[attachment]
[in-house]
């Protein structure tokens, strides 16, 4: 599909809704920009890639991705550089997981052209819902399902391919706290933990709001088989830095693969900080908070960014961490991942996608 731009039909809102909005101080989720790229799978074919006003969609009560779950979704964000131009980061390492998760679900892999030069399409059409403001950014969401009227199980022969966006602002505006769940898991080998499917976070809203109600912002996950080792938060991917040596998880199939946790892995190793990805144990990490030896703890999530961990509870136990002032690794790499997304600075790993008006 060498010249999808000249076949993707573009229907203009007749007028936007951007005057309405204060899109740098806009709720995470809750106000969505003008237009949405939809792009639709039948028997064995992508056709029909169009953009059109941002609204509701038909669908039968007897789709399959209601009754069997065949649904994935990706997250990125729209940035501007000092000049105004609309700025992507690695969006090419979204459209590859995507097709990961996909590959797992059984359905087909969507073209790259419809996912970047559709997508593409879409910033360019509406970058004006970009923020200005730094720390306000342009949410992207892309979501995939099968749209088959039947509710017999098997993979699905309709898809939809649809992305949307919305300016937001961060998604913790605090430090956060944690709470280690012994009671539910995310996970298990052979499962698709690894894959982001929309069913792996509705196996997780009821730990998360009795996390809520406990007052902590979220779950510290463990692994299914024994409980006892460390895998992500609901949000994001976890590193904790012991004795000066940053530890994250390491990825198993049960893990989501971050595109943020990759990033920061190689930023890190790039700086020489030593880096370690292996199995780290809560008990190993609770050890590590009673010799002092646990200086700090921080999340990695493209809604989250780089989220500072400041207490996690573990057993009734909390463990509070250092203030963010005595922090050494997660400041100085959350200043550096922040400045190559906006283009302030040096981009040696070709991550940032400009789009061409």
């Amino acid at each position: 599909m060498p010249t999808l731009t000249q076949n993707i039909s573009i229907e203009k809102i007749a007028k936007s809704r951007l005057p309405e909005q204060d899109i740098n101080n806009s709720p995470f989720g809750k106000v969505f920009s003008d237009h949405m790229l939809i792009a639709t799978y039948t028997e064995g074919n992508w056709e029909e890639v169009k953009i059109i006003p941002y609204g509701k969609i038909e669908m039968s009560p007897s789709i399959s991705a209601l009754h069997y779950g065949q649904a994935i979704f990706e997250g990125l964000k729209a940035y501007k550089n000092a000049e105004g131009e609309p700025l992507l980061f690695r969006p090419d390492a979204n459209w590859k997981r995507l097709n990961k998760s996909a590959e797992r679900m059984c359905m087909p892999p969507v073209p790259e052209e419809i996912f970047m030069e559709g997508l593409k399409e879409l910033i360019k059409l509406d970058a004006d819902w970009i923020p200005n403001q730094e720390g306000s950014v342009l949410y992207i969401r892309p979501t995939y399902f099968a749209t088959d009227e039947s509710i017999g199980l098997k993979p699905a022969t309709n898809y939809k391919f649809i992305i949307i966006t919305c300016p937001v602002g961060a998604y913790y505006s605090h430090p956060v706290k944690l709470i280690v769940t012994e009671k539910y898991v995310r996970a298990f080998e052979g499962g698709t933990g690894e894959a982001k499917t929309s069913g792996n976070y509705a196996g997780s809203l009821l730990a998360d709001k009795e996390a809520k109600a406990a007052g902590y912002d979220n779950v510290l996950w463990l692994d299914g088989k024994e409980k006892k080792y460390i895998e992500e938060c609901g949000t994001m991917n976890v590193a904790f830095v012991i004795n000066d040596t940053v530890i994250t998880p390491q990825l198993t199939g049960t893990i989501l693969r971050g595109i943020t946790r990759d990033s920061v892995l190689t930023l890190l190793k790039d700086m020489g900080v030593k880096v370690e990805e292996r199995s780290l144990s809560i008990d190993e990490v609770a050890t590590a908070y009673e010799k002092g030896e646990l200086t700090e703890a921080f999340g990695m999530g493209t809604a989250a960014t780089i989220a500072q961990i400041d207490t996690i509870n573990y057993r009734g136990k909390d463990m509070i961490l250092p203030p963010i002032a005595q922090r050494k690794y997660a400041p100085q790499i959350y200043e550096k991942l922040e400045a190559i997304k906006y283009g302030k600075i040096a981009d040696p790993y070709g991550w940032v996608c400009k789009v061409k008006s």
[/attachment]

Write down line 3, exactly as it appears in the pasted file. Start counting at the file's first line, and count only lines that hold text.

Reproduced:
């Amino acid at each position: 599909m060498p010249t999808l731009t000249q076949n993707i039909s573009i229907e203009k809102i007749a007028k936007s809704r951007l005057p309405e909005q204060d899109i740098n101080n806009s709720p995470f989720g809750k106000v969505f920009s003008d237009h949405m790229l939809i792009a639709t799978y039948t028997e064995g074919n992508w056709e029909e890639v169009k953009i059109i006003p941002y609204g509701k969609i038909e669908m039968s009560p007897s789709i399959s991705a209601l009754h069997y779950g065949q649904a994935i979704f990706e997250g990125l964000k729209a940035y501007k550089n000092a000049e105004g131009e609309p700025l992507l980061f690695r969006p090419d390492a979204n459209w590859k997981r995507l097709n990961k998760s996909a590959e797992r679900m059984c359905m087909p892999p969507v073209p790259e052209e419809i996912f970047m030069e559709g997508l593409k399409e879409l910033i360019k059409l509406d970058a004006d819902w970009i923020p200005n403001q730094e720390g306000s950014v342009l949410y992207i969401r892309p979501t995939y399902f099968a749209t088959d009227e039947s509710i017999g199980l098997k993979p699905a022969t309709n898809y939809k391919f649809i992305i949307i966006t919305c300016p937001v602002g961060a998604y913790y505006s605090h430090p956060v706290k944690l709470i280690v769940t012994e009671k539910y898991v995310r996970a298990f080998e052979g499962g698709t933990g690894e894959a982001k499917t929309s069913g792996n976070y509705a196996g997780s809203l009821l730990a998360d709001k009795e996390a809520k109600a406990a007052g902590y912002d979220n779950v510290l996950w463990l692994d299914g088989k024994e409980k006892k080792y460390i895998e992500e938060c609901g949000t994001m991917n976890v590193a904790f830095v012991i004795n000066d040596t940053v530890i994250t998880p390491q990825l198993t199939g049960t893990i989501l693969r971050g595109i943020t946790r990759d990033s920061v892995l190689t930023l890190l190793k790039d700086m020489g900080v030593k880096v370690e990805e292996r199995s780290l144990s809560i008990d190993e990490v609770a050890t590590a908070y009673e010799k002092g030896e646990l200086t700090e703890a921080f999340g990695m999530g493209t809604a989250a960014t780089i989220a500072q961990i400041d207490t996690i509870n573990y057993r009734g136990k909390d463990m509070i961490l250092p203030p963010i002032a005595q922090r050494k690794y997660a400041p100085q790499i959350y200043e550096k991942l922040e400045a190559i997304k906006y283009g302030k600075i040096a981009d040696p790993y070709g991550w940032v996608c400009k789009v061409k008006s």